Until recently, there were few legal options for Americans to gamble on the Internet. As state officials expressed concerns about the use of the Internet to promote and facilitate illegal gambling, the federal government reinforced state law with new federal criminal statutes.
One such statute is the Travel Act, which prohibits illegal gambling on interstate commerce. The act also prohibits facilitating such activities, as well as promoting them. In addition, the Act contains provisions against money laundering and promotion of unlawful gambling.
The other federal criminal statutes implicated by illegal gambling on the Internet are the Wire Act, the Illegal Gambling Business Act (IGBA), and the Racketeer Influenced and Corrupt Organizations (RICO) provisions. These statutes limit the amount of money that a gambling operation can spend on a single day, prohibit the use of financial instruments in connection with such bets, and prevent the spending of more than $10,000 of illegal gambling proceeds at one time.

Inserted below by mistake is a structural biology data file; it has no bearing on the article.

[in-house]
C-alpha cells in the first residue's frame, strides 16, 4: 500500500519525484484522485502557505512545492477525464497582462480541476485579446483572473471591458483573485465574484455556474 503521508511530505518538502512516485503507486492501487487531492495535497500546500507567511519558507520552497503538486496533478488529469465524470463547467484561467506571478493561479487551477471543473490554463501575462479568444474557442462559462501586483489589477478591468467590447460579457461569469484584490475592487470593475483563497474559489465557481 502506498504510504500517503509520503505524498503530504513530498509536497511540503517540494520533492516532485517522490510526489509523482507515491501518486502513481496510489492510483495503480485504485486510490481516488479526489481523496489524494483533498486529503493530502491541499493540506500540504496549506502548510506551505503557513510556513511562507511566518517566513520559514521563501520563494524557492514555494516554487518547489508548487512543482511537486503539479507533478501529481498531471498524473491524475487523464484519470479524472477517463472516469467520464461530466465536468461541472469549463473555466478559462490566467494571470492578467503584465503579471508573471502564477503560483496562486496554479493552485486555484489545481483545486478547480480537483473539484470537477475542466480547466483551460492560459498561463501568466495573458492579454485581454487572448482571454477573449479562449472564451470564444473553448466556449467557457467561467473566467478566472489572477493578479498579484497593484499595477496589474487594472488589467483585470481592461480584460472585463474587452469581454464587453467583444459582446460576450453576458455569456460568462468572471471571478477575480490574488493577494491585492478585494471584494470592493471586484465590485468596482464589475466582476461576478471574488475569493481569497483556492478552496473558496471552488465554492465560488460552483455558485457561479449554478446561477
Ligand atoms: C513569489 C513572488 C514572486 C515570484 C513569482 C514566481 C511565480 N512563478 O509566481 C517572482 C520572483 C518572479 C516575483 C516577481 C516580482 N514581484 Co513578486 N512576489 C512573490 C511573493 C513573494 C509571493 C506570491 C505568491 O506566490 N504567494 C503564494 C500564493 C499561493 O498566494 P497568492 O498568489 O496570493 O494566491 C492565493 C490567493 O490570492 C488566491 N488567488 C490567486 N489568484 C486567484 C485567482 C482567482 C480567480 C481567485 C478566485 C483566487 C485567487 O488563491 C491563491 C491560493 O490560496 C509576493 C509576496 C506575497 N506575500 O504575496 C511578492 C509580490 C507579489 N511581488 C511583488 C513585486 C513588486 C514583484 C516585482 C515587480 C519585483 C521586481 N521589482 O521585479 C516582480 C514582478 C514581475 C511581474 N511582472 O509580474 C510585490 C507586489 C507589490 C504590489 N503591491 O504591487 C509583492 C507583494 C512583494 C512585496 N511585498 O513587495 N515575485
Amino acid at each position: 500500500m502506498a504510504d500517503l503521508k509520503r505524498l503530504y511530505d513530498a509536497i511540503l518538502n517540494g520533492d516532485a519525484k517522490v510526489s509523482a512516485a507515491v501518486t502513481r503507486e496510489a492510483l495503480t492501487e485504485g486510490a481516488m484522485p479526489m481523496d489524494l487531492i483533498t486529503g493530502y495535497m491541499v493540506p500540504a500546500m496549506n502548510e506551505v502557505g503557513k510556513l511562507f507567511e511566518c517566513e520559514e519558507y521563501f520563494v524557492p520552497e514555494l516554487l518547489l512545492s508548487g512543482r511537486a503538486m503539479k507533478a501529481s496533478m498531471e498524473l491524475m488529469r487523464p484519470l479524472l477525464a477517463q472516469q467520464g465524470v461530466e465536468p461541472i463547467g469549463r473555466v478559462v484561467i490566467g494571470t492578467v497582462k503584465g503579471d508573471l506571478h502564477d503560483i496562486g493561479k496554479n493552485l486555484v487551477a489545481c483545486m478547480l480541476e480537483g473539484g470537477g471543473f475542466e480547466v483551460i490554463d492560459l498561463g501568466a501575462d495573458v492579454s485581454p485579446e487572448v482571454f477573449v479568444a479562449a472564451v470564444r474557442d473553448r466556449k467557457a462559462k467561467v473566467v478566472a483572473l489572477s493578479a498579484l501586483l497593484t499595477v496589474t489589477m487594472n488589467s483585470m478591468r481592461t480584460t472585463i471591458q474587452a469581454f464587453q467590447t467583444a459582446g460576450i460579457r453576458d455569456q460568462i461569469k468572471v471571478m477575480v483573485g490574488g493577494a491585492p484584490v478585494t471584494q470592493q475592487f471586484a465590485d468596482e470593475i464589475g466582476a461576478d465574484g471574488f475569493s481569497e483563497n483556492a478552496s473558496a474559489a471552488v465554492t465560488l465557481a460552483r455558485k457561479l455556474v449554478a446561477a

The first online gambling venue available to the general public was the Liechtenstein International Lottery. The establishment of such businesses took months to plan and implement, but more than half of the United States will be able to place bets on sports in the near future.
The Federal Communications Commission has jurisdiction over common carriers, including Internet service providers, and has the ability to impose fines and discontinue the furnishing and/or maintenance of facilities. However, the question of legislative power under the Commerce Clause has been raised. As with other attacks based on the First Amendment’s guarantee of free speech, these arguments have met little success.